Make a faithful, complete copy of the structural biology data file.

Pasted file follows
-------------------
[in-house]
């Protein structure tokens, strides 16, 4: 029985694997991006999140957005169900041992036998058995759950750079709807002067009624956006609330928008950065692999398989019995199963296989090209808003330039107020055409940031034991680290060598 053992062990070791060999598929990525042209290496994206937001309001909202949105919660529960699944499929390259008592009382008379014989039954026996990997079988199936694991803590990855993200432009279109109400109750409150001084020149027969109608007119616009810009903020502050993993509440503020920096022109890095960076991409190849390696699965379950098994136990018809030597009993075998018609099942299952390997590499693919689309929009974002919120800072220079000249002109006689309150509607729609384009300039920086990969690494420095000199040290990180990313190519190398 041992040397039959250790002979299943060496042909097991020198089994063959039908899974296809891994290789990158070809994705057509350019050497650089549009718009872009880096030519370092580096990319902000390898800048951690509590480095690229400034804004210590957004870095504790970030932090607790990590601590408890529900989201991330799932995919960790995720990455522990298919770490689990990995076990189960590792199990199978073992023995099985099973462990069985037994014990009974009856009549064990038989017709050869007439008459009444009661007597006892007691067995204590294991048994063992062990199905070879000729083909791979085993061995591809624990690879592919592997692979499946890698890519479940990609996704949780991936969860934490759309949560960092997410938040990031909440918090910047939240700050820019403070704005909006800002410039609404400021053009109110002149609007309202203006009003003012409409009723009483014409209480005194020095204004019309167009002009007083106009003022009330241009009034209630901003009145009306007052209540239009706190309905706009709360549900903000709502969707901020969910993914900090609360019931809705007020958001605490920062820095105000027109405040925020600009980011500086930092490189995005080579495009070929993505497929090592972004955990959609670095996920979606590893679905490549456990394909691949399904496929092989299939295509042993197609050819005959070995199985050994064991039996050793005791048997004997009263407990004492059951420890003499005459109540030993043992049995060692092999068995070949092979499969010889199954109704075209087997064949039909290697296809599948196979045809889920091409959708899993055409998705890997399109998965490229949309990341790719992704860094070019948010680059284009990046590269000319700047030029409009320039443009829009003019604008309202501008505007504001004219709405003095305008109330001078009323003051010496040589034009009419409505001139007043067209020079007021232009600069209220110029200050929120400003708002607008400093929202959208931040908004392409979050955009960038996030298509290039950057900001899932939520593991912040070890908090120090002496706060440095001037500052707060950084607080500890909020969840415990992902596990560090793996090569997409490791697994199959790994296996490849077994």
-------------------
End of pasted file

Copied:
[in-house]
């Protein structure tokens, strides 16, 4: 029985694997991006999140957005169900041992036998058995759950750079709807002067009624956006609330928008950065692999398989019995199963296989090209808003330039107020055409940031034991680290060598 053992062990070791060999598929990525042209290496994206937001309001909202949105919660529960699944499929390259008592009382008379014989039954026996990997079988199936694991803590990855993200432009279109109400109750409150001084020149027969109608007119616009810009903020502050993993509440503020920096022109890095960076991409190849390696699965379950098994136990018809030597009993075998018609099942299952390997590499693919689309929009974002919120800072220079000249002109006689309150509607729609384009300039920086990969690494420095000199040290990180990313190519190398 041992040397039959250790002979299943060496042909097991020198089994063959039908899974296809891994290789990158070809994705057509350019050497650089549009718009872009880096030519370092580096990319902000390898800048951690509590480095690229400034804004210590957004870095504790970030932090607790990590601590408890529900989201991330799932995919960790995720990455522990298919770490689990990995076990189960590792199990199978073992023995099985099973462990069985037994014990009974009856009549064990038989017709050869007439008459009444009661007597006892007691067995204590294991048994063992062990199905070879000729083909791979085993061995591809624990690879592919592997692979499946890698890519479940990609996704949780991936969860934490759309949560960092997410938040990031909440918090910047939240700050820019403070704005909006800002410039609404400021053009109110002149609007309202203006009003003012409409009723009483014409209480005194020095204004019309167009002009007083106009003022009330241009009034209630901003009145009306007052209540239009706190309905706009709360549900903000709502969707901020969910993914900090609360019931809705007020958001605490920062820095105000027109405040925020600009980011500086930092490189995005080579495009070929993505497929090592972004955990959609670095996920979606590893679905490549456990394909691949399904496929092989299939295509042993197609050819005959070995199985050994064991039996050793005791048997004997009263407990004492059951420890003499005459109540030993043992049995060692092999068995070949092979499969010889199954109704075209087997064949039909290697296809599948196979045809889920091409959708899993055409998705890997399109998965490229949309990341790719992704860094070019948010680059284009990046590269000319700047030029409009320039443009829009003019604008309202501008505007504001004219709405003095305008109330001078009323003051010496040589034009009419409505001139007043067209020079007021232009600069209220110029200050929120400003708002607008400093929202959208931040908004392409979050955009960038996030298509290039950057900001899932939520593991912040070890908090120090002496706060440095001037500052707060950084607080500890909020969840415990992902596990560090793996090569997409490791697994199959790994296996490849077994």